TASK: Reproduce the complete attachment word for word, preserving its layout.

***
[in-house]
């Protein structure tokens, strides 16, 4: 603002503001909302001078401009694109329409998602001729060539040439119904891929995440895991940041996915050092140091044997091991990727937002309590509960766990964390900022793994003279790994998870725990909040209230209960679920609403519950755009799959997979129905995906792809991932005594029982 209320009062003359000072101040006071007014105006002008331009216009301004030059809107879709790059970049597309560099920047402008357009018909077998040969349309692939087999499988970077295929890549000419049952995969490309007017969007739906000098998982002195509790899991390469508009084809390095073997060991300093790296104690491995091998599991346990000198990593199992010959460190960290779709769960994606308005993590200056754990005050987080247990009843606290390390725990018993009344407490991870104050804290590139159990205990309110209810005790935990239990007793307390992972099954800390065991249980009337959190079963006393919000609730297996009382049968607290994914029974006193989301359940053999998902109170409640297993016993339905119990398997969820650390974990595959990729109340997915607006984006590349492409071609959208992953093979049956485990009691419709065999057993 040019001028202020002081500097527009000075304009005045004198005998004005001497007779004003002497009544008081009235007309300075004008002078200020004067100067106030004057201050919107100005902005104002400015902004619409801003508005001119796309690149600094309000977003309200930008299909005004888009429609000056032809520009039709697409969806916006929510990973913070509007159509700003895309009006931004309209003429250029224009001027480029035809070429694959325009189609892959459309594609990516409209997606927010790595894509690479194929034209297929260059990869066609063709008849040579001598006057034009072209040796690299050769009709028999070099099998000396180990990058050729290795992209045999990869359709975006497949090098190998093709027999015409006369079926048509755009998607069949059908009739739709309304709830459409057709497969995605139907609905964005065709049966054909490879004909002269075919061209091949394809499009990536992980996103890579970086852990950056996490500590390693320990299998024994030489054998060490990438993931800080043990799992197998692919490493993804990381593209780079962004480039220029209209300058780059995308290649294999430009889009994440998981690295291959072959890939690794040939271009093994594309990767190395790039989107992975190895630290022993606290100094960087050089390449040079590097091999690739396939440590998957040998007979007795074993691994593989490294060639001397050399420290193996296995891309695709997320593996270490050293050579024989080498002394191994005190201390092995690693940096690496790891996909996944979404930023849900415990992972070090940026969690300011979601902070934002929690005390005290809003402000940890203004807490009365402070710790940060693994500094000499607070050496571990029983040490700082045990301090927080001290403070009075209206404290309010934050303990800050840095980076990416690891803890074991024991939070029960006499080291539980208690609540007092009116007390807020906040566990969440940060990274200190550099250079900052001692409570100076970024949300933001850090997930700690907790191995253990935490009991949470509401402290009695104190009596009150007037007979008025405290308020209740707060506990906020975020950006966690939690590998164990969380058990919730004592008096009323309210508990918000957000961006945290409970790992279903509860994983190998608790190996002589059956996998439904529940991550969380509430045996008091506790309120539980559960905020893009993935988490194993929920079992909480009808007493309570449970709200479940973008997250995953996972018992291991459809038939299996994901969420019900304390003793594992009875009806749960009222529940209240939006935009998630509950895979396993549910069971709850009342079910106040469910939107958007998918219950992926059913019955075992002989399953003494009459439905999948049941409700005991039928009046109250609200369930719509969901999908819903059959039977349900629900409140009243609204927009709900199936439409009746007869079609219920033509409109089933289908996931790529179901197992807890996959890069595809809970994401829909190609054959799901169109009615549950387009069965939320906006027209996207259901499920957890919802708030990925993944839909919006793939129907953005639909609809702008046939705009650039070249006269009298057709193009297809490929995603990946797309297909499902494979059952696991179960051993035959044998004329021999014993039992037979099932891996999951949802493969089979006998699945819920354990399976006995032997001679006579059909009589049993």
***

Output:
[in-house]
């Protein structure tokens, strides 16, 4: 603002503001909302001078401009694109329409998602001729060539040439119904891929995440895991940041996915050092140091044997091991990727937002309590509960766990964390900022793994003279790994998870725990909040209230209960679920609403519950755009799959997979129905995906792809991932005594029982 209320009062003359000072101040006071007014105006002008331009216009301004030059809107879709790059970049597309560099920047402008357009018909077998040969349309692939087999499988970077295929890549000419049952995969490309007017969007739906000098998982002195509790899991390469508009084809390095073997060991300093790296104690491995091998599991346990000198990593199992010959460190960290779709769960994606308005993590200056754990005050987080247990009843606290390390725990018993009344407490991870104050804290590139159990205990309110209810005790935990239990007793307390992972099954800390065991249980009337959190079963006393919000609730297996009382049968607290994914029974006193989301359940053999998902109170409640297993016993339905119990398997969820650390974990595959990729109340997915607006984006590349492409071609959208992953093979049956485990009691419709065999057993 040019001028202020002081500097527009000075304009005045004198005998004005001497007779004003002497009544008081009235007309300075004008002078200020004067100067106030004057201050919107100005902005104002400015902004619409801003508005001119796309690149600094309000977003309200930008299909005004888009429609000056032809520009039709697409969806916006929510990973913070509007159509700003895309009006931004309209003429250029224009001027480029035809070429694959325009189609892959459309594609990516409209997606927010790595894509690479194929034209297929260059990869066609063709008849040579001598006057034009072209040796690299050769009709028999070099099998000396180990990058050729290795992209045999990869359709975006497949090098190998093709027999015409006369079926048509755009998607069949059908009739739709309304709830459409057709497969995605139907609905964005065709049966054909490879004909002269075919061209091949394809499009990536992980996103890579970086852990950056996490500590390693320990299998024994030489054998060490990438993931800080043990799992197998692919490493993804990381593209780079962004480039220029209209300058780059995308290649294999430009889009994440998981690295291959072959890939690794040939271009093994594309990767190395790039989107992975190895630290022993606290100094960087050089390449040079590097091999690739396939440590998957040998007979007795074993691994593989490294060639001397050399420290193996296995891309695709997320593996270490050293050579024989080498002394191994005190201390092995690693940096690496790891996909996944979404930023849900415990992972070090940026969690300011979601902070934002929690005390005290809003402000940890203004807490009365402070710790940060693994500094000499607070050496571990029983040490700082045990301090927080001290403070009075209206404290309010934050303990800050840095980076990416690891803890074991024991939070029960006499080291539980208690609540007092009116007390807020906040566990969440940060990274200190550099250079900052001692409570100076970024949300933001850090997930700690907790191995253990935490009991949470509401402290009695104190009596009150007037007979008025405290308020209740707060506990906020975020950006966690939690590998164990969380058990919730004592008096009323309210508990918000957000961006945290409970790992279903509860994983190998608790190996002589059956996998439904529940991550969380509430045996008091506790309120539980559960905020893009993935988490194993929920079992909480009808007493309570449970709200479940973008997250995953996972018992291991459809038939299996994901969420019900304390003793594992009875009806749960009222529940209240939006935009998630509950895979396993549910069971709850009342079910106040469910939107958007998918219950992926059913019955075992002989399953003494009459439905999948049941409700005991039928009046109250609200369930719509969901999908819903059959039977349900629900409140009243609204927009709900199936439409009746007869079609219920033509409109089933289908996931790529179901197992807890996959890069595809809970994401829909190609054959799901169109009615549950387009069965939320906006027209996207259901499920957890919802708030990925993944839909919006793939129907953005639909609809702008046939705009650039070249006269009298057709193009297809490929995603990946797309297909499902494979059952696991179960051993035959044998004329021999014993039992037979099932891996999951949802493969089979006998699945819920354990399976006995032997001679006579059909009589049993």